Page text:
This might have been a film I saw with Bob and Susan Gass along with my wife and Dan Hasegawa. I have a distinct memory of talking with Bob about the Greek Chorus of singers and him responding to it because he did not really like musicals. I could be conflating this conversation with the theatrical experience however. I do know that I saw the film again at the home of a Glendale Physician who had a spectacular view from a hillside residence in Glendale. My friend’s sister was house sitting for the Doctor and she invited us to come and look at his home theater. There was a descending screen and a projector that was hooked up to a Laser Disc player.  We looked at his discs and selected”Little Shop” for our evenings pleasure. It sounded great and the picture left VHS presentations in the dust. It was just a couple years later that I made the jump to Laser myself.

 

This is the end of a long week that held some sadness for our family. This seemed just the recipe to get us back on track after the disruption and frustrations. We ate popcorn and basically sang along with the movie. “Suddenly Seymour” and “Somewhere that’s Green” are standouts for me, but I giggled throughout the film at the clever lyrics of Howard Ashman.

TCM Film Festival Day Three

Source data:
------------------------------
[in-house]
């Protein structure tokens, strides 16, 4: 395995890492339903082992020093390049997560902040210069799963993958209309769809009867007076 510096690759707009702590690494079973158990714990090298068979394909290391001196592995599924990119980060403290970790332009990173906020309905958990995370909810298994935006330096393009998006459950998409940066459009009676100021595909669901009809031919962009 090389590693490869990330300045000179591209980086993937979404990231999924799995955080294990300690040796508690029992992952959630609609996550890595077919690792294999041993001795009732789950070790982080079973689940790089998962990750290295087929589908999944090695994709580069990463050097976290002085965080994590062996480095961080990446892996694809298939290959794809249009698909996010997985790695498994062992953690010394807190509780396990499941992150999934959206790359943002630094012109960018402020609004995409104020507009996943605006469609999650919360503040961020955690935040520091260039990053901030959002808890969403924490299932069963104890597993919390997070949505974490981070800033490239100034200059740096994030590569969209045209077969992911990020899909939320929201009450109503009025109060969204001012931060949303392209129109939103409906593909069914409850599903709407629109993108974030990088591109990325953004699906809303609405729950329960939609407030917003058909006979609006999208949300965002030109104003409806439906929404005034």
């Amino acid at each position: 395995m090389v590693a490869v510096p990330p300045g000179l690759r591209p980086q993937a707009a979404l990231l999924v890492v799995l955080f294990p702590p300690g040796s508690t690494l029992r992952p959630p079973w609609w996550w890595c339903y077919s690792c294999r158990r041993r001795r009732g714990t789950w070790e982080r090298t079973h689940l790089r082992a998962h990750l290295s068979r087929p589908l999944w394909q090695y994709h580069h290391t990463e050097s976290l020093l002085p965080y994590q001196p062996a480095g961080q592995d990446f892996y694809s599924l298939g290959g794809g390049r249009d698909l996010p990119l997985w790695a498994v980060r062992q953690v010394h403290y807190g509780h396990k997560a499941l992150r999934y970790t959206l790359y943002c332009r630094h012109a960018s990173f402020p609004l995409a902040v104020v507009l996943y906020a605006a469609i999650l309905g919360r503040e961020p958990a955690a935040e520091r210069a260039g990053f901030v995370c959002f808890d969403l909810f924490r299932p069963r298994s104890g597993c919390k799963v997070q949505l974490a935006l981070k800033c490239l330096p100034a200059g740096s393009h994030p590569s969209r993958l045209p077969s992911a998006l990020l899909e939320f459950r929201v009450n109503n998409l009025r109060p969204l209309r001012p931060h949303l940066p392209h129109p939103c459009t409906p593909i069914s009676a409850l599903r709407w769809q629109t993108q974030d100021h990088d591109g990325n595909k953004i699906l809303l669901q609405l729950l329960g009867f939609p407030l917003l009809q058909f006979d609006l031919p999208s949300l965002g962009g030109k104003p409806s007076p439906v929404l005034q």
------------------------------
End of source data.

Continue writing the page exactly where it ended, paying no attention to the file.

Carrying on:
So let’s see if we can get the whole day in on one post rather than spreading it out over several. Saturday is always a densely packed day at the TCMFF. It begins with one of the movies I treasure from my nostalgia bank. A comedy takeoff on my favorite film.

The Court Jester

The film features the clown prince of movie comedy from the 1940s and 50s, the amazing Danny Kaye. Like most people my age, I encountered this movie in reruns on Sunday afternoon movie programs. It is a brilliant take off on “robin Hood” and other swashbucklers.

The movie looks great on the big screen and this is one of the reasons I chose to see a movie I practically know by heart, because I have never seen it it a theater. The color bursts forth in amazing hues and the costumes look lush and detailed. The opening number with Kaye pretending to be The Black Fox and dancing with miniature versions of himself was a riot. The Foxes outfit was reproduced a dozen times for the diminutive actors playing the acrobatic troop that Hawkins once worked with.  Captain Jean shows up in a similar outfit, tailored for a woman and with a slightly different color. This is the start of the little details that make a big screen viewing extra special.